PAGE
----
This literature review will explore this particular type of value capture in depth, but it will also explore additional transportation finance tools and techniques. Moreover, the review will touch upon factors that hinder value capture, and it will explore policy and planning solutions that can assist with streamlining the development process. The review will focus on development processes and finance mechanisms, rather than particular cities and case studies, and it will utilize a collection of books, journal articles, news articles, and websites concerning transportation planning, transit-oriented development, and transportation finance. Sources were collected with the assistance of Tisch Library resources at Tufts University in Medford, Massachusetts. Concept maps for research were crafted using the Tufts Libraries Classic Catalog, BLC WorldCat, JumboSearch, Harvard Libraries Catalog, Ulrich’s Periodicals Directory, and ProQuest. RSS feeds and search alerts were also utilized for database research.

To begin, there are various tools and techniques that can be used in order to implement value capture (Levinson, et al., 2009). Special assessment districts levy an additional tax on land parcels that receive a direct benefit from transit. Transportation utility fees are fees assessed on beneficiaries of transit infrastructure based upon how likely these beneficiaries will be using transit, thereby, for instance, reflecting the building’s density or parking capacity. Tax increment financing is a tax policy that captures the incremental difference in tax revenue after construction of transit facilities, in order to pay for the financing costs. Development impact fees are one-time fees assessed to developments, and are determined formally through policy. Negotiated extractions also are one-time fees assessed to developments, but they are negotiated on a case-by-case basis. Joint development is a public-private partnership between a developer and a public agency. And, last but not least, air rights are the sale or lease of air rights above a transit facility. Often, these tools and techniques are used together in order to complete a project; for instance, a developer may be using tax increment financing in order to practice joint development, while using air rights in order to increase density bonuses.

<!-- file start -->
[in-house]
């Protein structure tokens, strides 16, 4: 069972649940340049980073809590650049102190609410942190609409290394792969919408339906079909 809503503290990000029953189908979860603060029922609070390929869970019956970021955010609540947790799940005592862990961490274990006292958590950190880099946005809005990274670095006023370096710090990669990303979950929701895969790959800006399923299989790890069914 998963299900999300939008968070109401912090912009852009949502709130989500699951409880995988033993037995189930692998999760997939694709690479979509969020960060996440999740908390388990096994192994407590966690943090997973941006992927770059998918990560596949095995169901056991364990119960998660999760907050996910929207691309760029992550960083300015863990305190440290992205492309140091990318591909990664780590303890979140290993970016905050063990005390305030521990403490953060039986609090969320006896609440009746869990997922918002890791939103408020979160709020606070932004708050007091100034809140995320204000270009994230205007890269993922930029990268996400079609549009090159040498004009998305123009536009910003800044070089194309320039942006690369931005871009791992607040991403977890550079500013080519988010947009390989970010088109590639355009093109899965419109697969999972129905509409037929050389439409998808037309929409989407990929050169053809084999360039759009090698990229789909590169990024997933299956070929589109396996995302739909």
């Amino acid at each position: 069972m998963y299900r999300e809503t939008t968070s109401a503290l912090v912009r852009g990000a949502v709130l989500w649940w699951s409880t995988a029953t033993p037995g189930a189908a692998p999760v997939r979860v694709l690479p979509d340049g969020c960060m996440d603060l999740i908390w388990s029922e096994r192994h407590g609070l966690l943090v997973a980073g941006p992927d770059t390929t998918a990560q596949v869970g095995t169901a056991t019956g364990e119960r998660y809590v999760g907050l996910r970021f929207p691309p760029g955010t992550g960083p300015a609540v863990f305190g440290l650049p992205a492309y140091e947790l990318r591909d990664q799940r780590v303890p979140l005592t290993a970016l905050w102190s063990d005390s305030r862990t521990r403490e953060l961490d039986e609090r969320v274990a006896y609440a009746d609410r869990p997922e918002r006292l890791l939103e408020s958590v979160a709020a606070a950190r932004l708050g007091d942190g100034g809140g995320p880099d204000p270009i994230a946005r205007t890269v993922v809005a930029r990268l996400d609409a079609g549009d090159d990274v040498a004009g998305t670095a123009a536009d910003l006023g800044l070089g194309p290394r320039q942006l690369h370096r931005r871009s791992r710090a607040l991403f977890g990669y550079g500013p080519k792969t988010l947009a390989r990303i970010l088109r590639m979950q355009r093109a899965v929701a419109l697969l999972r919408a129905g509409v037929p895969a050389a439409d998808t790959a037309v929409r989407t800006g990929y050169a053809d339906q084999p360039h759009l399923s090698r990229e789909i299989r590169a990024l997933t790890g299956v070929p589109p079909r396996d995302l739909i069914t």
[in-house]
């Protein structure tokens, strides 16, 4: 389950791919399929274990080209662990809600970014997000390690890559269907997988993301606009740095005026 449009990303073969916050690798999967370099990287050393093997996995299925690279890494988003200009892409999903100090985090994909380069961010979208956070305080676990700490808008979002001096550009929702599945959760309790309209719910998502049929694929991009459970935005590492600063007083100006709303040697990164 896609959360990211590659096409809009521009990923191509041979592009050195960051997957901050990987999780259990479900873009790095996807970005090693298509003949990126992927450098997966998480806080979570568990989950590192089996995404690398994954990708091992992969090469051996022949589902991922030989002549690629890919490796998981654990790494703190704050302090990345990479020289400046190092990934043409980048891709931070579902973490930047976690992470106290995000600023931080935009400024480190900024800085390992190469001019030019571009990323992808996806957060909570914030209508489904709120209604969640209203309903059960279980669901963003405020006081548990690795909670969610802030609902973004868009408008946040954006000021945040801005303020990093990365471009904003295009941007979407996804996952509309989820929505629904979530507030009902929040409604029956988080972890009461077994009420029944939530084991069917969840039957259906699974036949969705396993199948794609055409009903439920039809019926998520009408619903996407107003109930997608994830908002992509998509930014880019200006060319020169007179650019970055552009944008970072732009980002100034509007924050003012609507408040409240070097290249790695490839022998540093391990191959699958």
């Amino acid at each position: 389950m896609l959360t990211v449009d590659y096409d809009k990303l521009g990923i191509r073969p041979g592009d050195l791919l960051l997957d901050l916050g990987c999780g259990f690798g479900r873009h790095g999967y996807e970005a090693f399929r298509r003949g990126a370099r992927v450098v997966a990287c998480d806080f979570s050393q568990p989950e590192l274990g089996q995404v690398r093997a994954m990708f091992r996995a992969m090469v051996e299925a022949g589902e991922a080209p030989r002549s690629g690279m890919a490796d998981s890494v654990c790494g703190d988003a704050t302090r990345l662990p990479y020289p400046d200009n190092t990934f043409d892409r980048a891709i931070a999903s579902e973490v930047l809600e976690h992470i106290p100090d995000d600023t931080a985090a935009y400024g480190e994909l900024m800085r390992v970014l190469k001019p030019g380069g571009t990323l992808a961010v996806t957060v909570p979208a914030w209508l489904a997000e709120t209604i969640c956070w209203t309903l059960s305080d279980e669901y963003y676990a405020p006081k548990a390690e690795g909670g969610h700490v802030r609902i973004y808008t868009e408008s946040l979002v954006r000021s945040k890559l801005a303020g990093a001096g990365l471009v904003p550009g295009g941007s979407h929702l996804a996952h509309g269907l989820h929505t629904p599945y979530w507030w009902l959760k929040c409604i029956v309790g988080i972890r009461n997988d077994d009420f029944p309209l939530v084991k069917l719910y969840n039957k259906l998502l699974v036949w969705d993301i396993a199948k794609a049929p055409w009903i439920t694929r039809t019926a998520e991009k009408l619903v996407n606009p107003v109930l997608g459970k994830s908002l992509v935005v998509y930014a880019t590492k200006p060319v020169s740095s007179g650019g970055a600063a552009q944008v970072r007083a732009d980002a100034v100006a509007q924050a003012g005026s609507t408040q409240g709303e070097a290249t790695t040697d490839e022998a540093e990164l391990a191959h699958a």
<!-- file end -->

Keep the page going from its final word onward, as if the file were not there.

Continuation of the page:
Yet most of these tools cannot be implemented by transportation agencies themselves. American public transportation authorities do not control zoning and land use laws, and they also operate amidst a sea of privately-owned land. Public transportation accessibility can dramatically improve the value of land, which rarely benefits these transportation operators directly. Perhaps the increased property taxes will be siphoned back to the transportation agency, but more often than not, developers benefit the most, and municipalities divert the increased property tax revenue from the agency that made it all possible. Indeed, landowners and developers may even be charged impact fees and taxes by the municipality for future development; however, according to the U.S. Government Accountability Office (GAO), since most transit agencies do not have taxing authorities, it is usually difficult for the agency to capture the value imparted on surrounding properties by their facility (GAO, 2010). This is not a sustainable practice, because most of our public transportation agencies are deeply indebted and cannot build, enhance, and expand.